Posted by Linda Hurwood | January 17, 2016, 7:32 am
  2. Fabulous fabulously written Dr. Gunter . All these years later , did you ever get a bill ?!

    Posted by Naiomi | March 29, 2016, 6:49 pm
      • And there in lies the major problem , you should have paid ,it should free at point of use for Britons ,not for the rest of the world

        Posted by Tony | August 22, 2016, 5:25 am
      • Tony, don’t embarrass yourself. I work for the NHS and providing this level of care for a little boy is nothing.

        Posted by Gareth | August 22, 2016, 2:24 pm
      • Not embarrassed at all so did I, therein lies the fault thinking it all costs nothing everytime the NHS dies anything it costs money. The hospital administrators should follow up for oayment for treatment received or obtain the insurance details. This happens in most other countries , I would not go on holiday to Spain just relying on my EH11 card and neither would you.

        Posted by Tony | August 22, 2016, 2:53 pm
      • It would probably have cost the NHS as much to create the bill as the treatment cost. Remember, they don’t do it for patients as a matter of course.

        Posted by Nigel Strudwick | August 23, 2016, 12:07 am
  3. ‘Emergency’ care is free to all in the UK regardless of country of residence as is care for HİV and Tuberculosis. İf you needed follow up there might have been a charge but anything through a&e is free. İt is a fantastic system although not perfect and despite the government and media trying to destroy it the staff and service is mostly first class.

    Posted by Lucie | August 16, 2016, 5:50 am
    • There wouldn’t have been a charge for any follow-up. All care is free under the NHS.

      Posted by Kai | August 21, 2016, 11:29 am
      • Not quite. You must be resident for non-emergency care.

        Posted by korhomme | August 21, 2016, 11:35 am
      • You have to be have been legally resident here for 6 months before you are entitled to free treatment. If you need followup care after A&E you have to get it back home for pay for it here. On return from overseas my husband and I weren’t entitled to free care (except emergency care) even though we are British citizens born and raised here, and paying NI and income tax for many years. For that reason his company paid for our health insurance. We think that’s fair enough.

        Posted by Kay | August 22, 2016, 4:20 pm
  4. Immediate and necessary is free through the NHS no matter what your nationality,you won’t be billed. We are ultra proud of our health service despite its many flaws g

    Posted by Sian Moran | August 17, 2016, 3:19 am
  5. My daughter recently had a serious accident in Mexico. I’m from Britain but live in Canada which also has universal health care. The first thing I was asked as my daughter lay critically I’ll was for my credit card to pay a deposit for care and insurance. I remember watching Michael Moores “sicko” where he compared health care systems. I worked for the NHS and am so proud of it. I think if you have the means to pay for care then you should, but ultimately everyone should have a basic right to access health care.

    Posted by Julie | August 17, 2016, 5:19 am
    • “if you have the means to pay for care then you should”, is a dangerous sentiment used in connection with the NHS. Government and business are keen to destroy it and intend to make those who have the means to pay do so. The fact is that everyone working in the UK already pays into the funding for NHS. There are multiple problems with the NHS in it’s current shape and a good deal of them are down to fragmentation and imposition of a totally synthetic Market process and associated levels of expensive non-medical tiers management.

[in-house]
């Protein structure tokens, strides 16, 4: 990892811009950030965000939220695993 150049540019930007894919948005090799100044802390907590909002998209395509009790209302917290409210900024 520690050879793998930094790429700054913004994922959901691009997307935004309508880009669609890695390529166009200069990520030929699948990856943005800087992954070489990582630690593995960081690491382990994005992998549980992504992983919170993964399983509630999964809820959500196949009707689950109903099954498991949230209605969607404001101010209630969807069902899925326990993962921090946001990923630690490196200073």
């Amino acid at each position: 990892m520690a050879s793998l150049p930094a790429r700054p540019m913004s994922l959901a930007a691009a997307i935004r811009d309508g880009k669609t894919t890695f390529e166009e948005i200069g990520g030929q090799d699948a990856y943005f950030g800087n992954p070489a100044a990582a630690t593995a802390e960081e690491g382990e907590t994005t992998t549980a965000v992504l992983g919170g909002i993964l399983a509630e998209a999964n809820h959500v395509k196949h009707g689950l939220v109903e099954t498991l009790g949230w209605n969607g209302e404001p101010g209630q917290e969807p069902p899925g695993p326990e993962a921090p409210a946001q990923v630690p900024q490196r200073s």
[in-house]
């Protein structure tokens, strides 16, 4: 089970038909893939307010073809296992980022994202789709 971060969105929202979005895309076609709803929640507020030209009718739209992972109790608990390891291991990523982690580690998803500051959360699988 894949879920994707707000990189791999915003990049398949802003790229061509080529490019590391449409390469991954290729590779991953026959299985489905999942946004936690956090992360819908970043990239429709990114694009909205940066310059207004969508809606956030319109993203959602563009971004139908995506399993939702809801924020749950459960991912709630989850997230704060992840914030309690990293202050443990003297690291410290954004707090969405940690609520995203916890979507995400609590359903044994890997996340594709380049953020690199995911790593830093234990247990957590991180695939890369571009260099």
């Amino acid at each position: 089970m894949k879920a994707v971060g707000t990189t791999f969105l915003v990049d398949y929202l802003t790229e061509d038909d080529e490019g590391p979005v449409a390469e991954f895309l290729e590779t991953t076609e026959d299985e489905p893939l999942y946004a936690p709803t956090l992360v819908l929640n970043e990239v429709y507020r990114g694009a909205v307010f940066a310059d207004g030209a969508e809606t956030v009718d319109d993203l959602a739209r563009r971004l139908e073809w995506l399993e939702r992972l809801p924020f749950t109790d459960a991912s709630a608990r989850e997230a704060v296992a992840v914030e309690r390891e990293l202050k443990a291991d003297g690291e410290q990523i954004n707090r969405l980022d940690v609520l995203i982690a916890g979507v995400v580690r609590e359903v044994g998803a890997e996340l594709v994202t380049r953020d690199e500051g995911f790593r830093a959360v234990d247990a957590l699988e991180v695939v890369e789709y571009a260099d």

I know from my experience in international business that when you add a “value” chain to any service or commodity the cost goes up in proportion to the number of entities taking their margin.

      It strikes me as insane that anyone in the UK would think that moving to a model more like that found in the USA would deliver better service at lower (or par) cost.

      Government has managed to persuade some of the population that the NHS is broken and needs to be replaced, but starving it of cash in order to break it was probably the plan and Government should be called to account for not properly funding the service and for hampering it with needless layers bureaucrats.

      In the UK those who have the means are paying, but what they’re essentially getting is access to the same senior staff who sell their spare time to private Health Care entities like BUPA. The reality is that apart from having quicker access to diagnostics and nicer hotel services the standard of care is dependant on the standard of practitioners available to NHS users. Effectively BUPA and their ilk allow you to jump the NHS queue. In the event of any complications it’s not unknown for these folks to have to transfer patients to their nearest NHS facility for further treatment.

      Posted by kegould | August 17, 2016, 9:52 am
      • The US system is broken. Face it, the whole world is broken. Almost anything you can think of someone in politics is claiming is broken.

        Looks to me like the NHS is better than the US system. At that it costs one hell of a lot less. In the US they agonize over what such a system would cost the government. What they need to look at is what it costs the country. One way or another it’s paid for, you just pay less.

        Posted by BobKlahn | August 22, 2016, 10:40 pm
      • “Starving it of cash in order to break it” sounds exactly like the way government treats public education in America.

        Posted by swm | August 23, 2016, 5:18 am